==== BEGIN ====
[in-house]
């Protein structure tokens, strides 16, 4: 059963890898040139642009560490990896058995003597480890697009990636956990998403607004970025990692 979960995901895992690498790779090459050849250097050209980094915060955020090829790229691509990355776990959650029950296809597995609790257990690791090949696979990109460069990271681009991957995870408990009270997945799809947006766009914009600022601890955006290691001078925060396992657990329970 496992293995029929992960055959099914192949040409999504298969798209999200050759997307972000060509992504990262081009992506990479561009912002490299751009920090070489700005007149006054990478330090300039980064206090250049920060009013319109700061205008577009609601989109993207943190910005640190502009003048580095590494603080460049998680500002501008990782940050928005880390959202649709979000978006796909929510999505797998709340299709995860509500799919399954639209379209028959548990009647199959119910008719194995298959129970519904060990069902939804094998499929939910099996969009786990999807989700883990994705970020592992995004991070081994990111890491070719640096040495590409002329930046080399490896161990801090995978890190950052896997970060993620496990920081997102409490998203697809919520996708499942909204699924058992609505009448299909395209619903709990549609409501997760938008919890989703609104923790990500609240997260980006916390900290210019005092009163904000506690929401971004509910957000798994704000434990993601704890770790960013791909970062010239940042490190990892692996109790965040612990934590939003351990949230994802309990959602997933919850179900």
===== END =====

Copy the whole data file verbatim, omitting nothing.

[in-house]
């Protein structure tokens, strides 16, 4: 059963890898040139642009560490990896058995003597480890697009990636956990998403607004970025990692 979960995901895992690498790779090459050849250097050209980094915060955020090829790229691509990355776990959650029950296809597995609790257990690791090949696979990109460069990271681009991957995870408990009270997945799809947006766009914009600022601890955006290691001078925060396992657990329970 496992293995029929992960055959099914192949040409999504298969798209999200050759997307972000060509992504990262081009992506990479561009912002490299751009920090070489700005007149006054990478330090300039980064206090250049920060009013319109700061205008577009609601989109993207943190910005640190502009003048580095590494603080460049998680500002501008990782940050928005880390959202649709979000978006796909929510999505797998709340299709995860509500799919399954639209379209028959548990009647199959119910008719194995298959129970519904060990069902939804094998499929939910099996969009786990999807989700883990994705970020592992995004991070081994990111890491070719640096040495590409002329930046080399490896161990801090995978890190950052896997970060993620496990920081997102409490998203697809919520996708499942909204699924058992609505009448299909395209619903709990549609409501997760938008919890989703609104923790990500609240997260980006916390900290210019005092009163904000506690929401971004509910957000798994704000434990993601704890770790960013791909970062010239940042490190990892692996109790965040612990934590939003351990949230994802309990959602997933919850179900």